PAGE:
Your article on the Oak Creek Water Utility in the Jan.10 issue was basically correct, but the headline and lead paragraph are misleading. The legislation being proposed would not let Oak Creek negotiate its own water rates. It would merely define how wholesale water rates would be determined in Wisconsin. It defines a very simple formula that divides the total cost of producing the water based on the percentage used by each customer. This formula has been agreed to by all the Oak Creek wholesale customers, but for some reason, the Public Service Commission turned down the agreement. Apparently they prefer long, drawn out, contested rate cases, which cost the users a lot of money, to mutual agreements.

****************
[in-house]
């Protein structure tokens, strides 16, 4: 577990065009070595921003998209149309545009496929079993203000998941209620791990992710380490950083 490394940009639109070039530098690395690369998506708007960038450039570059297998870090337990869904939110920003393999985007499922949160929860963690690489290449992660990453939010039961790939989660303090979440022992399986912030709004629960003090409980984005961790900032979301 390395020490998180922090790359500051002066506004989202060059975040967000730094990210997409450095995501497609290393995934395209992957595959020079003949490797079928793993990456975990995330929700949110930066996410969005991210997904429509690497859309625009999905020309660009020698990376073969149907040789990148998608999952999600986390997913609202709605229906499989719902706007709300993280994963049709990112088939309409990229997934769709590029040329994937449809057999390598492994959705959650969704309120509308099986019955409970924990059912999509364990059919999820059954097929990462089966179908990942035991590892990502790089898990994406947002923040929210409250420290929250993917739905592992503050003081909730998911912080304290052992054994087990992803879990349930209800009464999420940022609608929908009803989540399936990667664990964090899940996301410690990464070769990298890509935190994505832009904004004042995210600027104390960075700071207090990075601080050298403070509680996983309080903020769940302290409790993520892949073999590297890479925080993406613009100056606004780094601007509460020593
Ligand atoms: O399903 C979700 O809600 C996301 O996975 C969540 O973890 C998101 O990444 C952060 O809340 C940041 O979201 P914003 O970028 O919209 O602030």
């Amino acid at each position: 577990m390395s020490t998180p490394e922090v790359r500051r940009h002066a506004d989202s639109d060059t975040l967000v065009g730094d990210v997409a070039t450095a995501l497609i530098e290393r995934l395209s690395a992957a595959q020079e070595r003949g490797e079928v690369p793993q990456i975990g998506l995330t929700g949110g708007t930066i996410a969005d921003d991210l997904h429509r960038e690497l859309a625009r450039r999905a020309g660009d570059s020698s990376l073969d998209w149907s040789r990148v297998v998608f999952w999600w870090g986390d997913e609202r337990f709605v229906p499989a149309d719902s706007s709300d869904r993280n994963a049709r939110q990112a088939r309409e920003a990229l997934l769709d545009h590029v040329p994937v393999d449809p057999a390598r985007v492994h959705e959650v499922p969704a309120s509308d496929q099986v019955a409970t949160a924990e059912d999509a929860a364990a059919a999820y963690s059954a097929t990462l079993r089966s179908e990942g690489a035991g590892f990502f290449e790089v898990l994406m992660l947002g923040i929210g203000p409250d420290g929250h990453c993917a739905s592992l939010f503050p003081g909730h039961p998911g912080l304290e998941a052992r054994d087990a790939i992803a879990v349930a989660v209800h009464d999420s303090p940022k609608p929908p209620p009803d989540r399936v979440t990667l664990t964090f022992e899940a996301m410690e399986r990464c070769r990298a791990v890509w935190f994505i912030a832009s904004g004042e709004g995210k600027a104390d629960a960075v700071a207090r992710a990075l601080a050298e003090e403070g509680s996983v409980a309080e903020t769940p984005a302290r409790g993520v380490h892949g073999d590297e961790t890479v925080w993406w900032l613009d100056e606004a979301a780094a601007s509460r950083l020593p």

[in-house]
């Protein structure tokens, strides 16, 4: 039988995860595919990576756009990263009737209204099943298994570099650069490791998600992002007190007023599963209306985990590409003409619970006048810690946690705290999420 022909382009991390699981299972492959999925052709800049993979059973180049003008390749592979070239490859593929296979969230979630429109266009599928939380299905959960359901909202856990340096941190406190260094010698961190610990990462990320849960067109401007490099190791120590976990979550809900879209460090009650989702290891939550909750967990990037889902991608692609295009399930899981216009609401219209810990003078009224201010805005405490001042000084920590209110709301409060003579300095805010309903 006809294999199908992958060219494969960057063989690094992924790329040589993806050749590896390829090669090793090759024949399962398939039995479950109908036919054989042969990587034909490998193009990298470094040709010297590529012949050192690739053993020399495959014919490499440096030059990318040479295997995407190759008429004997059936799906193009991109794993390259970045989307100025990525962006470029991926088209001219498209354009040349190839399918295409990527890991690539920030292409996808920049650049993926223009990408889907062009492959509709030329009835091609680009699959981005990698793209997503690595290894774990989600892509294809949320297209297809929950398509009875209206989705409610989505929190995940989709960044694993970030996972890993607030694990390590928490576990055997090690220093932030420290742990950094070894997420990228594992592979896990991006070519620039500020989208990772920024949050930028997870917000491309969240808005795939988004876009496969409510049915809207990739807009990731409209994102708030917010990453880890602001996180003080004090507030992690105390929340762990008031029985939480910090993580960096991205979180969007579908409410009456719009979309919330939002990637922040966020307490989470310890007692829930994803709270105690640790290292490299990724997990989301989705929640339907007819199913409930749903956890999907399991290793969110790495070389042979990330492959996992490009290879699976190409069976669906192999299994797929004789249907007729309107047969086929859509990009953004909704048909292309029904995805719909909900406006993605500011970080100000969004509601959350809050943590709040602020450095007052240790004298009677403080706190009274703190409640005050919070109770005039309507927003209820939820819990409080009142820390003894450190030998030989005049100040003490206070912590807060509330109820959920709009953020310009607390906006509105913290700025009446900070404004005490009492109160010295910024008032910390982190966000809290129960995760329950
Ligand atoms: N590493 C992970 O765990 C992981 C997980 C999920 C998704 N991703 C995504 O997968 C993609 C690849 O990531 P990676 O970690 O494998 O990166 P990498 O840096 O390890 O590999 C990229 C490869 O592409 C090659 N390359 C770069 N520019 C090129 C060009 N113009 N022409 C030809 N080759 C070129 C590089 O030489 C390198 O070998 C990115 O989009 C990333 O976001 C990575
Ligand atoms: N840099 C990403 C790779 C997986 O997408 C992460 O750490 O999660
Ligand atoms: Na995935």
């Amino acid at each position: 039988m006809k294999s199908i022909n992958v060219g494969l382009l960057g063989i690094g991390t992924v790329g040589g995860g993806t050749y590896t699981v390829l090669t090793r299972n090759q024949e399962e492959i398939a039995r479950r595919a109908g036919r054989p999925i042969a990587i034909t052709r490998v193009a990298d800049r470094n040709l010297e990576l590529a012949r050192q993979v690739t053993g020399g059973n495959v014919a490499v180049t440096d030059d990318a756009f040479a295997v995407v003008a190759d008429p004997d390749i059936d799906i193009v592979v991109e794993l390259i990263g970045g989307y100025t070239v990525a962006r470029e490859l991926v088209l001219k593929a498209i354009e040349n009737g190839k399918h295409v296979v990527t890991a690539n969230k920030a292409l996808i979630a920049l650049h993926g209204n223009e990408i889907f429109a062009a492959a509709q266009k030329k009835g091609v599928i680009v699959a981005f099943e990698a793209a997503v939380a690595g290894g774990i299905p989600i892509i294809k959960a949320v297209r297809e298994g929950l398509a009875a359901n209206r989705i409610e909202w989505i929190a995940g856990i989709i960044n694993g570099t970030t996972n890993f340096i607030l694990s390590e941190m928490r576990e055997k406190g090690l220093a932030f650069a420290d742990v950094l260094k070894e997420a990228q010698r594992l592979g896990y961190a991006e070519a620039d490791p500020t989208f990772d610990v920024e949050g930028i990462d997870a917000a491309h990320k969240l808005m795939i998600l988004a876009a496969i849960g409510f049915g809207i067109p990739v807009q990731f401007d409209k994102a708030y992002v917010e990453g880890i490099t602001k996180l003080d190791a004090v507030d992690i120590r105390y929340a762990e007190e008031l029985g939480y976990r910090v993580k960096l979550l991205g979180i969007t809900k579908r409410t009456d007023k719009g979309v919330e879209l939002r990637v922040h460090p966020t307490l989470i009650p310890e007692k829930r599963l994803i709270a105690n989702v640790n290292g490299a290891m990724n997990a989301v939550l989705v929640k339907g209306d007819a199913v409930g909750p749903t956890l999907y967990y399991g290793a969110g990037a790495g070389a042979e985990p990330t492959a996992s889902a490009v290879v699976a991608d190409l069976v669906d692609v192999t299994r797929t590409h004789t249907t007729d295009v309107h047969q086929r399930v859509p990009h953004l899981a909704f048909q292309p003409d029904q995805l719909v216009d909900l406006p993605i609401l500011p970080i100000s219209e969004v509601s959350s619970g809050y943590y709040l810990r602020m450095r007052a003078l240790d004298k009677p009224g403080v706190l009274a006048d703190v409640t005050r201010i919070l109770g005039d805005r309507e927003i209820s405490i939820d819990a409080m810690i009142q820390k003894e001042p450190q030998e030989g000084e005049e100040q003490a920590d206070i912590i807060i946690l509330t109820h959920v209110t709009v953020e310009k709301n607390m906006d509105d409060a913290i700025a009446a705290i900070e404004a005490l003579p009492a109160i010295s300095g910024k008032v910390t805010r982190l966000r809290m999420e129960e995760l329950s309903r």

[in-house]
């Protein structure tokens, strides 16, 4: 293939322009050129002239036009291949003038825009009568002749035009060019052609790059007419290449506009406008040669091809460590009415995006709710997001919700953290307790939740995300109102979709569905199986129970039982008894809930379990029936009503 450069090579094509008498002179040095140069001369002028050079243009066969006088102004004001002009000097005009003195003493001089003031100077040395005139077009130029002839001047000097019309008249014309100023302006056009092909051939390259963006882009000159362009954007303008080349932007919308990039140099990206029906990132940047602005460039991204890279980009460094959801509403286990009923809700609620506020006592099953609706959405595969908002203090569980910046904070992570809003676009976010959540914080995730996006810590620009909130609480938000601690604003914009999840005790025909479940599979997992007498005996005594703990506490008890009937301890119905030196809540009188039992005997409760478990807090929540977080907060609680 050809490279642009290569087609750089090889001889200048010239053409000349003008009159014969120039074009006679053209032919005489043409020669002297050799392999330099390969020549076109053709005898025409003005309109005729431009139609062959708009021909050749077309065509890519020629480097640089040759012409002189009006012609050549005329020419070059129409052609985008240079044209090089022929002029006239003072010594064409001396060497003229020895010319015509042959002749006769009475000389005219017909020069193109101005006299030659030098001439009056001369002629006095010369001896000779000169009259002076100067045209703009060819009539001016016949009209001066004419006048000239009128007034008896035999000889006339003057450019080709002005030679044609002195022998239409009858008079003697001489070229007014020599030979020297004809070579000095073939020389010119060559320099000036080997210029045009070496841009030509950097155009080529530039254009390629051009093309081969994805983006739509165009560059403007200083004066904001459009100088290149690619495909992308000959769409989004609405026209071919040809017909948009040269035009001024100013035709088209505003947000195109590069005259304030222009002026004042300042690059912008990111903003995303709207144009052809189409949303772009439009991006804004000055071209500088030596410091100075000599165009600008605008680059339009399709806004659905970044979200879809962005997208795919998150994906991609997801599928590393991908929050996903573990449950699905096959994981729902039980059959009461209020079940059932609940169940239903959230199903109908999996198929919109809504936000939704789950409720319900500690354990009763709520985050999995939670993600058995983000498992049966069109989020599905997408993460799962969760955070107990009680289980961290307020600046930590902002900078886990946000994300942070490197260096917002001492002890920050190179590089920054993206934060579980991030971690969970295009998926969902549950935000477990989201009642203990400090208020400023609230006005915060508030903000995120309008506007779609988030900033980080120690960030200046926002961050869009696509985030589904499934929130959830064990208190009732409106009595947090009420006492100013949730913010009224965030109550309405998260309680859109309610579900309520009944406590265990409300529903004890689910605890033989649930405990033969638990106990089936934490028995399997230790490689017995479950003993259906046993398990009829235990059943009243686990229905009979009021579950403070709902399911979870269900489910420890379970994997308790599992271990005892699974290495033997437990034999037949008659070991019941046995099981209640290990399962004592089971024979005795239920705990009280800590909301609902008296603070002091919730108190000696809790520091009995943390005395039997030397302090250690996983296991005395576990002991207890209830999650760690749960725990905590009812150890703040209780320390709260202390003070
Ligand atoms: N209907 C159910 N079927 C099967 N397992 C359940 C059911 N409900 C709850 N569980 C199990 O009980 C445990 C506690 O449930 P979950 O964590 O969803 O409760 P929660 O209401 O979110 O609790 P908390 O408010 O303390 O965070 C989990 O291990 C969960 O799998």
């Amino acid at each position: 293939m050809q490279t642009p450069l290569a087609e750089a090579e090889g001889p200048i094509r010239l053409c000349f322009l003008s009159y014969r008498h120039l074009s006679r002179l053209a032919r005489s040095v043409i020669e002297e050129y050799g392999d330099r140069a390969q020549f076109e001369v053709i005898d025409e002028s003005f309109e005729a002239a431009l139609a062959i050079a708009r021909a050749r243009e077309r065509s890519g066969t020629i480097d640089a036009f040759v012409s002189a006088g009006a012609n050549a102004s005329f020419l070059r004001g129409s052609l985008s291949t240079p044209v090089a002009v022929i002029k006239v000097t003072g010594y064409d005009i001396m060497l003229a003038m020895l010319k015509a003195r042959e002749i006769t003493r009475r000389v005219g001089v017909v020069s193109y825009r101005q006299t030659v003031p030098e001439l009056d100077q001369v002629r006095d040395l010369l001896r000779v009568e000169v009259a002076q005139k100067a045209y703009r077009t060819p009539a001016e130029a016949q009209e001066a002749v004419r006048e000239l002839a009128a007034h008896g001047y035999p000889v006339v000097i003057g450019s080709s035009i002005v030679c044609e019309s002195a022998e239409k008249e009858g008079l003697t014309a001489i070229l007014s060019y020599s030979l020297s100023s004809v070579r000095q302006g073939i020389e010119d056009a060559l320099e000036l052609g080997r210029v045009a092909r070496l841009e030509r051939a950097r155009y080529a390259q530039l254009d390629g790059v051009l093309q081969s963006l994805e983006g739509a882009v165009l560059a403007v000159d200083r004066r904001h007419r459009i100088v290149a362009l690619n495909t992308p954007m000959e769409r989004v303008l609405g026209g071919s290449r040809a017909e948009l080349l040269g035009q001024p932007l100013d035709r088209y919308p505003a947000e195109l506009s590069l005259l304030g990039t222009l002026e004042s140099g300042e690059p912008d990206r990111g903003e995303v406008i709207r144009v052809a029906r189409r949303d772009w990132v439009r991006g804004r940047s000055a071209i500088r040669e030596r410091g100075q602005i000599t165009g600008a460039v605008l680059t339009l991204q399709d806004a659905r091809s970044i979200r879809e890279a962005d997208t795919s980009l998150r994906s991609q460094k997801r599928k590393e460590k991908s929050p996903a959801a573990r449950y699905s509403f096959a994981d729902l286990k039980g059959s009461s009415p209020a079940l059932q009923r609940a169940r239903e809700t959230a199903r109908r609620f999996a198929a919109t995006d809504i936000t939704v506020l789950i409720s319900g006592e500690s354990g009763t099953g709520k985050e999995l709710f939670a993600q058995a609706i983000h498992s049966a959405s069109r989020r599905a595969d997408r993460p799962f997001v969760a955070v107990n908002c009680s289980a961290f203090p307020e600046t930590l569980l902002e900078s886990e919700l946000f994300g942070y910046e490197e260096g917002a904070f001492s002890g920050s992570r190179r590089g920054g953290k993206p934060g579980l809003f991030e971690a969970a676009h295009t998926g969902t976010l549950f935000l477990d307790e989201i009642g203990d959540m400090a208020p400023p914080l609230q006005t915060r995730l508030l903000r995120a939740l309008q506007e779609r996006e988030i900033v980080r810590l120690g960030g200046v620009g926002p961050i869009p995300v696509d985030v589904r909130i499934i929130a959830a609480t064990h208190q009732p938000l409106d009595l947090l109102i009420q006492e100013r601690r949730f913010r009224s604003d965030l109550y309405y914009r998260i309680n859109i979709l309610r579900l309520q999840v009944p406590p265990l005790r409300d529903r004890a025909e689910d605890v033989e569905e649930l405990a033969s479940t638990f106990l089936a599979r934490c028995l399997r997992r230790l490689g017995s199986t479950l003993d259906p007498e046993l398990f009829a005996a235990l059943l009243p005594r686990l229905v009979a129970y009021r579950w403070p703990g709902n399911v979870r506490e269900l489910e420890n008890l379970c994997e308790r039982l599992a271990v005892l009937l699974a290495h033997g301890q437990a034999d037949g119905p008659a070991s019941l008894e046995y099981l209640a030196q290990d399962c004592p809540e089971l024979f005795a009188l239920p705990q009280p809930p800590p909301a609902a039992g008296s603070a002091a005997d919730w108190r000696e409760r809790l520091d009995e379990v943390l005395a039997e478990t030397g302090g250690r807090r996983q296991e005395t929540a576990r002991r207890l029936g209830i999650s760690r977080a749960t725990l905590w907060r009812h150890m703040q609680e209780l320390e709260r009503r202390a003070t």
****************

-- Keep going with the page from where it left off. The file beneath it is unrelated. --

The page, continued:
Establishing the rate computation method in state code would also protect the utility from future PSC commissioners changing the approved method of computing the rate at a later date, thus affecting the utility's future return on investment. Since wholesale contracts are long contracts, this is very important. Oak Creek needs to protect the interests of the rate payers who have paid the casts of building a first class plant capable of supplying the water needs of these communities.
Chairman, Oak Creek Water and Sewer Commission
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